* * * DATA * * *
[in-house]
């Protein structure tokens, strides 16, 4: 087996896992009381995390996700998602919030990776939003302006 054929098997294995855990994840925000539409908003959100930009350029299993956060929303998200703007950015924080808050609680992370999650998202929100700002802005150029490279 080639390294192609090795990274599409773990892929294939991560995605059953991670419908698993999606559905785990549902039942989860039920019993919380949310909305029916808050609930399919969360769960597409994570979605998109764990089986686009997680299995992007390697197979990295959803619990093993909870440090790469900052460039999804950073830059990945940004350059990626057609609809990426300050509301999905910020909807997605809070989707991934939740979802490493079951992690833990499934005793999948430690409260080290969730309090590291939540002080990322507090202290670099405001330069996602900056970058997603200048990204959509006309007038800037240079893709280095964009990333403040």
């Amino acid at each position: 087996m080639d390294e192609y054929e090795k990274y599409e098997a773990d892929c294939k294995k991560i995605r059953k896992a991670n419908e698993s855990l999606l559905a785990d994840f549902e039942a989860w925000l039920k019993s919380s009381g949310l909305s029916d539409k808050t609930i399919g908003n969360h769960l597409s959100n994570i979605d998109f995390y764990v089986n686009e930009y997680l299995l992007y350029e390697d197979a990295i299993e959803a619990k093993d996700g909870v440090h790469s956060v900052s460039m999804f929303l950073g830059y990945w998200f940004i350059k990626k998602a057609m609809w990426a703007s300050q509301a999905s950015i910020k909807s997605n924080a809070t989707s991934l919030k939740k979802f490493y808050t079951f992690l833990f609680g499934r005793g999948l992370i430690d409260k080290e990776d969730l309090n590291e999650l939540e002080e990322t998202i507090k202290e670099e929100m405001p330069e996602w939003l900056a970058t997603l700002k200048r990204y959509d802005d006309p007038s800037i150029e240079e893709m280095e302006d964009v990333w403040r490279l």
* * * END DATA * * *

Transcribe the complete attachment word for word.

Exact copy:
[in-house]
């Protein structure tokens, strides 16, 4: 087996896992009381995390996700998602919030990776939003302006 054929098997294995855990994840925000539409908003959100930009350029299993956060929303998200703007950015924080808050609680992370999650998202929100700002802005150029490279 080639390294192609090795990274599409773990892929294939991560995605059953991670419908698993999606559905785990549902039942989860039920019993919380949310909305029916808050609930399919969360769960597409994570979605998109764990089986686009997680299995992007390697197979990295959803619990093993909870440090790469900052460039999804950073830059990945940004350059990626057609609809990426300050509301999905910020909807997605809070989707991934939740979802490493079951992690833990499934005793999948430690409260080290969730309090590291939540002080990322507090202290670099405001330069996602900056970058997603200048990204959509006309007038800037240079893709280095964009990333403040």
């Amino acid at each position: 087996m080639d390294e192609y054929e090795k990274y599409e098997a773990d892929c294939k294995k991560i995605r059953k896992a991670n419908e698993s855990l999606l559905a785990d994840f549902e039942a989860w925000l039920k019993s919380s009381g949310l909305s029916d539409k808050t609930i399919g908003n969360h769960l597409s959100n994570i979605d998109f995390y764990v089986n686009e930009y997680l299995l992007y350029e390697d197979a990295i299993e959803a619990k093993d996700g909870v440090h790469s956060v900052s460039m999804f929303l950073g830059y990945w998200f940004i350059k990626k998602a057609m609809w990426a703007s300050q509301a999905s950015i910020k909807s997605n924080a809070t989707s991934l919030k939740k979802f490493y808050t079951f992690l833990f609680g499934r005793g999948l992370i430690d409260k080290e990776d969730l309090n590291e999650l939540e002080e990322t998202i507090k202290e670099e929100m405001p330069e996602w939003l900056a970058t997603l700002k200048r990204y959509d802005d006309p007038s800037i150029e240079e893709m280095e302006d964009v990333w403040r490279l």